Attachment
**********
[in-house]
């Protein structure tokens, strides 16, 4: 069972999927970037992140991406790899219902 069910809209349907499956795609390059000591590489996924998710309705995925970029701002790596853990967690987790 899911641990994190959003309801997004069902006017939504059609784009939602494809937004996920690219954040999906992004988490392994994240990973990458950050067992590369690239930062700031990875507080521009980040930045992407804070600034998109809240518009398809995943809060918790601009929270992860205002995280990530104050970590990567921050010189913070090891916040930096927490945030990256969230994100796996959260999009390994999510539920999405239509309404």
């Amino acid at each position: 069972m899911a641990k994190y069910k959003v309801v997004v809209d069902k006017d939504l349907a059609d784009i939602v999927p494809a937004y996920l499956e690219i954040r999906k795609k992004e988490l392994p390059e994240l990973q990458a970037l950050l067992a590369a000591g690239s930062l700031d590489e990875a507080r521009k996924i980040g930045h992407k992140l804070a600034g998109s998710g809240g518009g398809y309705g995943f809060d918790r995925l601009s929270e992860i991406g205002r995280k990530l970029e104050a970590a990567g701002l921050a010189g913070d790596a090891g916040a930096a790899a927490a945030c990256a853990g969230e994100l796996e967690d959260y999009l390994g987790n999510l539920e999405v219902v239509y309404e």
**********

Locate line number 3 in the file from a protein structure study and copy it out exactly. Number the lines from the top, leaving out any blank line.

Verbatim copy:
């Amino acid at each position: 069972m899911a641990k994190y069910k959003v309801v997004v809209d069902k006017d939504l349907a059609d784009i939602v999927p494809a937004y996920l499956e690219i954040r999906k795609k992004e988490l392994p390059e994240l990973q990458a970037l950050l067992a590369a000591g690239s930062l700031d590489e990875a507080r521009k996924i980040g930045h992407k992140l804070a600034g998109s998710g809240g518009g398809y309705g995943f809060d918790r995925l601009s929270e992860i991406g205002r995280k990530l970029e104050a970590a990567g701002l921050a010189g913070d790596a090891g916040a930096a790899a927490a945030c990256a853990g969230e994100l796996e967690d959260y999009l390994g987790n999510l539920e999405v219902v239509y309404e």